Same-sex marriage not necessarily a harbinger of abortion liberalisation
US evidence shows issues have different dynamic
Marriage equality victory has raised expectations that abortion rights will be next.... Photograph: Cyril Byrne / The Irish Times
The resounding endorsement of same-sex marriage by Irish voters is leading many to wonder whether the cultural sea-change it reflects will accelerate a push to liberalise the abortion law. However, to equate the two issues is not justified by facts.
Data from the US, although a very different context than Ireland, indicate that abortion and same-sex marriage should be seen as quite distinct issues.
A widespread assumption is that liberals and moderates are likely equally to favour gay rights and women’s right to legal abortion and that religious conservatives are equally opposed to both. The reality is much more nuanced. While support for same-sex marriage has rapidly increased in the US (as in Ireland) over the past few years, attitudes toward abortion have maintained a highly stable pattern across the 42 years since the US Supreme Court legalised abortion (in its infamous Roe v Wade decision in 1973).
In 1996 – three years after Ireland decriminalised homosexuality – 27per cent of Americans indicated support for same-sex marriage; currently, twice as many do (55 per cent). And, reflecting this rapid attitudinal transformation, even before the US Supreme Court last month affirmed the right to same-sex marriage, it was already legal in several states.
Abortion attitudes, by contrast, show remarkable stability. The consistent pattern in public opinion since the mid-1970s is that approximately one-fifth of Americans oppose abortion in any circumstance, one-fifth believe it should be legal in all circumstances, and over half say it should be legal only in certain circumstances.
The contrasting stability in abortion attitudes and rapid change in same-sex attitudes is encapsulated by the views of young Americans. Like their Irish peers, 18-29 year old Americans are far more likely than older cohorts to favor allowing gays and lesbians to marry legally. Over two-thirds (68 per cent) of them, compared to a half (51 per cent) of even their closest age peers, those age 30-49, favor same-sex marriage.
On abortion, notably, there is little variation by age or generation in Americans’ attitudes. This issue divergence reflects the different moral considerations at the core of these two highly-charged issues. Abortion is fundamentally of a different moral order than same-sex marriage, intensely complicated by questions surrounding the right to life.
But quite apart from the knotty moral questions abortion poses, the social context that helps fuel cultural change is mostly absent vis-à-vis abortion. We know from research that the more contact individuals have with gays and lesbians in everyday contexts, the more likely they are to develop a favorable disposition toward gays.
The increased public visibility of gays and the shift in attitudes and laws are making gayness a less-closeted identity than in the past. More people, not surprisingly, are self-identifying to family members, friends, and co-workers as gay. One result of these disclosures is a further fueling of the dynamic of attitudinal and cultural change with respect to gay people and their rights.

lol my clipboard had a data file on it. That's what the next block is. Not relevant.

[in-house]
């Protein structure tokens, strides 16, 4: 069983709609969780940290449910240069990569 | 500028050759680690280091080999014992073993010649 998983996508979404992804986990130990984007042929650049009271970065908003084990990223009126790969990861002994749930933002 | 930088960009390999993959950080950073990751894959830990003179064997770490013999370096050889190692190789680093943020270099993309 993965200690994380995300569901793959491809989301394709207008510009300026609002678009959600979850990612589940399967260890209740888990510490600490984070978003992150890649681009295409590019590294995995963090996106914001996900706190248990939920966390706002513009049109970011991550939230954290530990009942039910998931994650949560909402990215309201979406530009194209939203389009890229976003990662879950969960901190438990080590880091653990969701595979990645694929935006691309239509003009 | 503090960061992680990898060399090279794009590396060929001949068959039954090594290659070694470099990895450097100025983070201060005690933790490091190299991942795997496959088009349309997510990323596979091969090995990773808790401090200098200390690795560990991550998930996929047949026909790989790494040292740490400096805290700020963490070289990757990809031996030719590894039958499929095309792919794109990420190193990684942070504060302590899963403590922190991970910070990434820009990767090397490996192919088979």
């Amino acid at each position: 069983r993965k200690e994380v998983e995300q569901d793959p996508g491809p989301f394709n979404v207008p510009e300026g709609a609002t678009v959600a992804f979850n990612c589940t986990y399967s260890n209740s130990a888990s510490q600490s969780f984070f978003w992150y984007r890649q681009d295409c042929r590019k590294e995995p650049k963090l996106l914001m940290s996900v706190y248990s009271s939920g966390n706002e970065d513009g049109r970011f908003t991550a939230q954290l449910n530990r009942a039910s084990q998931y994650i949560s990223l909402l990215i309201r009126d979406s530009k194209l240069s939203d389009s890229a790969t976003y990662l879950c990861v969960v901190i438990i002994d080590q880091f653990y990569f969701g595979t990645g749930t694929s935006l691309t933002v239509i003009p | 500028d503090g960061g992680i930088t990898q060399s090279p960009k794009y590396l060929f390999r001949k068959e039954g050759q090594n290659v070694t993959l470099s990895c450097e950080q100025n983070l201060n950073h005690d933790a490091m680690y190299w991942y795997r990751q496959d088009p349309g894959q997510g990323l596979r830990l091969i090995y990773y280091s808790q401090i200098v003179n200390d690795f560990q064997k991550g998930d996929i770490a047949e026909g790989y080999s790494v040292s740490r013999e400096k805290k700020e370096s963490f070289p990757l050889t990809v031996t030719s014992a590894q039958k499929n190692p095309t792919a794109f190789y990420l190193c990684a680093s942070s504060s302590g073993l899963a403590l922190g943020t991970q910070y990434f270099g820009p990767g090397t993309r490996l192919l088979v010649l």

In short, it is easier for individuals to see the normalcy of same-sex relationships if they mix, however occasionally, with individuals who are open about their same-sex attraction.
By contrast with the increased coming-out of gays and lesbians, women’s abortion experiences remain largely unspoken. In the US, despite the high incidence of women who have had an abortion, it is not an experience that is talked about in public or typically even shared with close family and friends.
The issue of abortion, therefore, tends to remain depersonalised from the women who have had to negotiate the lived reality of an unwanted pregnancy and its moral and practical dilemmas. This, in turn, makes it difficult to develop mass media and political advocacy frames that present abortion other than as an abstract, rights issue. At an aggregate level, its depersonalisation further cordons off abortion attitudes from external forces of generational and cultural change.
The status of abortion in Ireland may well change within the next few years. Clearly, the issue has long been a matter of vigorous public debate, stretching back to the first “pro-life” amendment referendum in 1983, and it continues to arouse no small amount of political, legal, medical, and public controversy.
Moreover, with Ireland now a leader in publicly endorsing same-sex marriage, there may be a certain enthusiasm to no longer being a laggard on abortion relative to the rest of Europe (and to the US). However, my analysis of the American context, cautions against assuming that public support for gay rights is of the same piece as support for abortion. The culturally liberal zeitgeist currently palpable across much of Ireland, urban and rural, does not mean that the expansion of abortion access is an inevitable next step.
Michele Dillon PhD, is professor of sociology at the University of New Hampshire, and senior advisor for research at its Carsey School of Public Policy. Michele.firstname.lastname@example.org